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Album Review: 'Last Building Burning' by Cloud Nothings

Marcel Thee

The Jakarta Post

Jakarta  /  Fri, November 16, 2018  /  10:09 am
Album Review: 'Last Building Burning' by Cloud Nothings

‘Last Building Burning’ by Cloud Nothings (Cloud Nothings/File)

Not that Cloud Nothings were ever anything but a propulsive, aggressive band, but their fifth and latest album, Last Building Burning, finds them at their most beautifully ferocious — more than ever before.

As the very few lucky Indonesians who watched them last month at a music festival here (horribly under-promoted and horribly scheduled), this is a band that truly carries the torch of underground rock in its most literal form. Their songs may range in dynamics, but the underlying naked emotionality is unflinching, perpetually tethering at a magnetic breaking point.

Last year’s Life Without Sound came closest to branching out the band’s dynamics, with a more defined texture that focused deeper on vocal melodies and less aggressive arrangements, bringing the band’s sound closer to “traditional” indie rock. But Last Building Burning pulls back on that approach, running almost breathlessly on fumes of angst and desperation — that is until a spectacular three-song run toward the album’s end.

This chaotic artistry comes by design. The band — which began as a solo project of frontman Dylan Baldi but has expanded into a foursome — consciously wrote punk-grunge-adorned rock songs that harkened back to the less stilted days of mainstream indie, when unpredictability, dissonance and a perpetual sense of danger were a natural part of music, even within popular bands, such as Nirvana and Drive Like Jehu.

“I wrote this [album] because I feel like there aren’t too many rock bands doing this right now,” states Baldi on the record’s press release. “A lot of the popular bands with guitars are light. They sound good, but it’s missing the heaviness I like.”

And heavy is Last Building Burning. Recorded with Randall Dunn, who has recorded heavy acts like Sunn O))), Wolves in the Throne Room, and Boris, at Sonic Ranch studio in Texas. The record’s lively texture lends it the feeling of a live show. Recalling the band’s earlier releases, the album delivers raunchy guitars, blistering low end and rampageous drums. Baldi’s vocals never sounded so — for lack of better word — “emotional” as they do on this album. Raspy and delivered with a frustrated glee, they keep every moment on edge, even the record’s prettier moments.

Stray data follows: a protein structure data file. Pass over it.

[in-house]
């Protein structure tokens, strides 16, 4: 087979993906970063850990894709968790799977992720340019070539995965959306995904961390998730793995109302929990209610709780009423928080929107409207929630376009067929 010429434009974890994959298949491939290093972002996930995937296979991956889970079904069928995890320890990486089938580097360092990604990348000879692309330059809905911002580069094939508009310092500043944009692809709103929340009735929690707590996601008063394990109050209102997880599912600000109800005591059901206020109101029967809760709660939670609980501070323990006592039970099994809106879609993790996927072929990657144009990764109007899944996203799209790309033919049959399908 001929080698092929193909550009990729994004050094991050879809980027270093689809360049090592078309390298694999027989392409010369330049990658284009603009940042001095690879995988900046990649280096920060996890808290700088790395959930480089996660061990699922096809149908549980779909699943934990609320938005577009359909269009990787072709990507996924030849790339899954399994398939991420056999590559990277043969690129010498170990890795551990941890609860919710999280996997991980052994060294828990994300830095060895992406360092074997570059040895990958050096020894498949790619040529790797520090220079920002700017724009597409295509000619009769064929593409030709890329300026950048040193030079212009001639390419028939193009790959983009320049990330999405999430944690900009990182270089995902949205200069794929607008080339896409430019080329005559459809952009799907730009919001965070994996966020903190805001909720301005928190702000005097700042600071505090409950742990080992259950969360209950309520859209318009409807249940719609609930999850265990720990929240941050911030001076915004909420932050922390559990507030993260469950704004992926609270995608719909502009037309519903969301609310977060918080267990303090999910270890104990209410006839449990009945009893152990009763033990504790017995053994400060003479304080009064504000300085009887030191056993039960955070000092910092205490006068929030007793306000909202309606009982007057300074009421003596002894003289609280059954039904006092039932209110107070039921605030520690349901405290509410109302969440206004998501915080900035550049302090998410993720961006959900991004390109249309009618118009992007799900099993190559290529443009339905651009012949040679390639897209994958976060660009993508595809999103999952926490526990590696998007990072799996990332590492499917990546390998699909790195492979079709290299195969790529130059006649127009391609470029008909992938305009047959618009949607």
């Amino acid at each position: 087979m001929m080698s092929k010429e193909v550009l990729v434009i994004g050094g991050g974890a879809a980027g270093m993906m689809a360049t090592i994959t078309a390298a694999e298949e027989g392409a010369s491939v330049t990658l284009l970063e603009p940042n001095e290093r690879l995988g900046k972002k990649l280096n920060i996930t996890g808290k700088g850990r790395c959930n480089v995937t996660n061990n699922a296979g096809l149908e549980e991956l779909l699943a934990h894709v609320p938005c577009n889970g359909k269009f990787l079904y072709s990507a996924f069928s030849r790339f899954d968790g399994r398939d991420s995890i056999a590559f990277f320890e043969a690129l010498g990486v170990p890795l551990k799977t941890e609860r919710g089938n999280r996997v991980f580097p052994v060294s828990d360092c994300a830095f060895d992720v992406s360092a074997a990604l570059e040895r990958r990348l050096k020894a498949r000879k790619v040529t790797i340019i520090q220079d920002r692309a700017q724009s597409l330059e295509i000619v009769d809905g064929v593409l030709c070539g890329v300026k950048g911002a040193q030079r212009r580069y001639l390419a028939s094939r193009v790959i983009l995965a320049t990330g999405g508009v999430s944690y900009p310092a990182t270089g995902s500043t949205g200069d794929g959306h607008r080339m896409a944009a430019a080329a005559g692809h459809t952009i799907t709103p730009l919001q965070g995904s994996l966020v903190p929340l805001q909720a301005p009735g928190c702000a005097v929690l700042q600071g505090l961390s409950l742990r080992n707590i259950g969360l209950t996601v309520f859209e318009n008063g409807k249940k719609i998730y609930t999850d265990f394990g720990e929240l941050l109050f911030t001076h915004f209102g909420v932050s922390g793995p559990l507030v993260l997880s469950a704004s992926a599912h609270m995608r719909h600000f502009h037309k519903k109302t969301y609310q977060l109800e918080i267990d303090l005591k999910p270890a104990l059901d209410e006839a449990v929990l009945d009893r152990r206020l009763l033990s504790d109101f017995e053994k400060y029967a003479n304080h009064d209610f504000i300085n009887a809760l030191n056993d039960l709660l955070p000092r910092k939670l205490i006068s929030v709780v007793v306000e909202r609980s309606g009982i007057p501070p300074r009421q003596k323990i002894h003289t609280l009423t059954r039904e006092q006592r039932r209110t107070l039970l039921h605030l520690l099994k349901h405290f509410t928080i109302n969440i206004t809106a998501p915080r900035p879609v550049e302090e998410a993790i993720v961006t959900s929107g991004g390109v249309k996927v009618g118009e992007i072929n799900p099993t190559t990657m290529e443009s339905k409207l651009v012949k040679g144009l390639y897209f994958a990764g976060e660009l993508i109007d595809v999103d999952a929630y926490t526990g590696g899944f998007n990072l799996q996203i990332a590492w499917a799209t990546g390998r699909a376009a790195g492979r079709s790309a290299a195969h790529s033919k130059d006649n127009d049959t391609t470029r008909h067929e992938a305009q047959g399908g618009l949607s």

The songs are directly punk-ish. Opener “On An Edge” ravages with Baldi’s constant screams and tumultuous rhythms, seemingly building to a crescendo from the get-go. As Baldi himself states, it’s one of the band’s most “agro” tracks. “In A Shame” comes close to the mix of perpetual buildup of career-highlight “Here and Nowhere Else ( 2014 )”, mixing immediate melodies with parts that go from crunch to absolute crush — all barely glued together through catchy melodies and boisterous drums. Indeed, it’s Baldi’s tightness with his band — drummer Jayson Gerycz, bassist TJ Duke, and guitarist Chris Brown — that makes every riotous fiber of the song stick together.

“Offer an End” is the song’s most direct song, both melodically and texturally. Grungy in its quiet-loud-quiet dynamics, the song makes a perfect pairing against the triumphant angst of “The Echo of the World”. “So Right So Clean” moves at a patient pace but presides with that familiar sense of discontent.

The last songs take a wild sonic turn. As Baldi states, “I’m obsessed with the idea of energy at the moment […]. That’s how I thought of this record: seven short, and one long, bursts of intense, controlled chaos.”

The idea was to make a record “that come across in a way that can actually be felt”.

As such, “Dissolution” evolves from its familiar punk start (almost reminiscent of the emo legends Jawbreaker in its harmonious verses) into a rumbling noise of textural percussions and free-form guitars and bass, before climbing back from that abyss with a motorik-style run as a crescendo.

It bears repeating that Last Building Burning is an emotional record, and while it’s easy to scoff at the generic quality of that word, it rarely feels as fitting (and convincing) as it does here. Melodically and dynamically, this isn’t the best Cloud Nothings record, but it explodes with such disgruntlement and contained bleakness, that its downtrodden homogeneity becomes something of a super power — something that feels incredibly rare in the highly curated world of music these days, underground or otherwise.

Last Building Burning is a breath of fresh, crestfallen air. It’s open-hearted desolation reminiscent of the days when grunge reigned supreme. And while depression or bleakness, in its many forms, may not be a celebratory occasion, there is truth in the art of Cloud Nothings that feels beautifully out of place in the current climate. A must-have rock record in every sense, and a reminder of music as art.